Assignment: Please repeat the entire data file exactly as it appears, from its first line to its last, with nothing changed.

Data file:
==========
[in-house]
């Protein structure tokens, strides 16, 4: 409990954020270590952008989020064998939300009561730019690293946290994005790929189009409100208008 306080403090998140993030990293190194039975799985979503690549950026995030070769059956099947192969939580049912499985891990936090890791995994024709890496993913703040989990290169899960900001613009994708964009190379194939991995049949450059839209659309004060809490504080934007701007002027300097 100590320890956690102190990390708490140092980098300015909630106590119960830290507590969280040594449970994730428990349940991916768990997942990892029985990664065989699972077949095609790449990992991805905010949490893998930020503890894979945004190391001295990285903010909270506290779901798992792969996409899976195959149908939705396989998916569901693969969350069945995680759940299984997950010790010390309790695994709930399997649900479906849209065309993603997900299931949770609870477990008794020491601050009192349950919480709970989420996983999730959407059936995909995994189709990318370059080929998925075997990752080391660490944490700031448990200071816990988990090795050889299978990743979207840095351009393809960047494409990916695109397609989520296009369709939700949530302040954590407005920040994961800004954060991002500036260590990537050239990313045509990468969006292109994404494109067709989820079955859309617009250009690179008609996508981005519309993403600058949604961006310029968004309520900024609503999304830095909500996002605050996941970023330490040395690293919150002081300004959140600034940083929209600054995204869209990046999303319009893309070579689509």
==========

[in-house]
């Protein structure tokens, strides 16, 4: 409990954020270590952008989020064998939300009561730019690293946290994005790929189009409100208008 306080403090998140993030990293190194039975799985979503690549950026995030070769059956099947192969939580049912499985891990936090890791995994024709890496993913703040989990290169899960900001613009994708964009190379194939991995049949450059839209659309004060809490504080934007701007002027300097 100590320890956690102190990390708490140092980098300015909630106590119960830290507590969280040594449970994730428990349940991916768990997942990892029985990664065989699972077949095609790449990992991805905010949490893998930020503890894979945004190391001295990285903010909270506290779901798992792969996409899976195959149908939705396989998916569901693969969350069945995680759940299984997950010790010390309790695994709930399997649900479906849209065309993603997900299931949770609870477990008794020491601050009192349950919480709970989420996983999730959407059936995909995994189709990318370059080929998925075997990752080391660490944490700031448990200071816990988990090795050889299978990743979207840095351009393809960047494409990916695109397609989520296009369709939700949530302040954590407005920040994961800004954060991002500036260590990537050239990313045509990468969006292109994404494109067709989820079955859309617009250009690179008609996508981005519309993403600058949604961006310029968004309520900024609503999304830095909500996002605050996941970023330490040395690293919150002081300004959140600034940083929209600054995204869209990046999303319009893309070579689509």